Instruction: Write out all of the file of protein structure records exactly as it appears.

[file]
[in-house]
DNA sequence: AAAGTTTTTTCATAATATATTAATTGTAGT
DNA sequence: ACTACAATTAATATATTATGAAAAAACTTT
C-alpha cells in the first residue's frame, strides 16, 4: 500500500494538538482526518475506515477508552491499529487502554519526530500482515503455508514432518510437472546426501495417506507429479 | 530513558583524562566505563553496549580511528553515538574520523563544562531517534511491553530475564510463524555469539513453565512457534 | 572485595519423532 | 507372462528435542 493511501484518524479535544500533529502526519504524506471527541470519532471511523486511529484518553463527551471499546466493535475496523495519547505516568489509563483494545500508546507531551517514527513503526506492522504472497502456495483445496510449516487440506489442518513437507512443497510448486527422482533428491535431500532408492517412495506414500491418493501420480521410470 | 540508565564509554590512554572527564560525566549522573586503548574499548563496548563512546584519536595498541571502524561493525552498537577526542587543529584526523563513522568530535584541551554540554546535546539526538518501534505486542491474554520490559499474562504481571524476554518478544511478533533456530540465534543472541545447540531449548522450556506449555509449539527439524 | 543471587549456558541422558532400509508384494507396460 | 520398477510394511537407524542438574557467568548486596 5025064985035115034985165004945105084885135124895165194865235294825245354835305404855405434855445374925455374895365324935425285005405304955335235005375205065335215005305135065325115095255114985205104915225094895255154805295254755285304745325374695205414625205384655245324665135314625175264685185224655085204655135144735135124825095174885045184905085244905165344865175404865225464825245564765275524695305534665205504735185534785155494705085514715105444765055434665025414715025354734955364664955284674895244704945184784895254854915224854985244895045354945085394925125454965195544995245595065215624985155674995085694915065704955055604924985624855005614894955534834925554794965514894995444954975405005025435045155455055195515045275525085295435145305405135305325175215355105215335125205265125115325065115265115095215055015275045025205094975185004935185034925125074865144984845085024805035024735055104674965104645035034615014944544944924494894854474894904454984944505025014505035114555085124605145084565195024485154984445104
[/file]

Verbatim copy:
[in-house]
DNA sequence: AAAGTTTTTTCATAATATATTAATTGTAGT
DNA sequence: ACTACAATTAATATATTATGAAAAAACTTT
C-alpha cells in the first residue's frame, strides 16, 4: 500500500494538538482526518475506515477508552491499529487502554519526530500482515503455508514432518510437472546426501495417506507429479 | 530513558583524562566505563553496549580511528553515538574520523563544562531517534511491553530475564510463524555469539513453565512457534 | 572485595519423532 | 507372462528435542 493511501484518524479535544500533529502526519504524506471527541470519532471511523486511529484518553463527551471499546466493535475496523495519547505516568489509563483494545500508546507531551517514527513503526506492522504472497502456495483445496510449516487440506489442518513437507512443497510448486527422482533428491535431500532408492517412495506414500491418493501420480521410470 | 540508565564509554590512554572527564560525566549522573586503548574499548563496548563512546584519536595498541571502524561493525552498537577526542587543529584526523563513522568530535584541551554540554546535546539526538518501534505486542491474554520490559499474562504481571524476554518478544511478533533456530540465534543472541545447540531449548522450556506449555509449539527439524 | 543471587549456558541422558532400509508384494507396460 | 520398477510394511537407524542438574557467568548486596 5025064985035115034985165004945105084885135124895165194865235294825245354835305404855405434855445374925455374895365324935425285005405304955335235005375205065335215005305135065325115095255114985205104915225094895255154805295254755285304745325374695205414625205384655245324665135314625175264685185224655085204655135144735135124825095174885045184905085244905165344865175404865225464825245564765275524695305534665205504735185534785155494705085514715105444765055434665025414715025354734955364664955284674895244704945184784895254854915224854985244895045354945085394925125454965195544995245595065215624985155674995085694915065704955055604924985624855005614894955534834925554794965514894995444954975405005025435045155455055195515045275525085295435145305405135305325175215355105215335125205265125115325065115265115095215055015275045025205094975185004935185034925125074865144984845085024805035024735055104674965104645035034615014944544944924494894854474894904454984944505025014505035114555085124605145084565195024485154984445104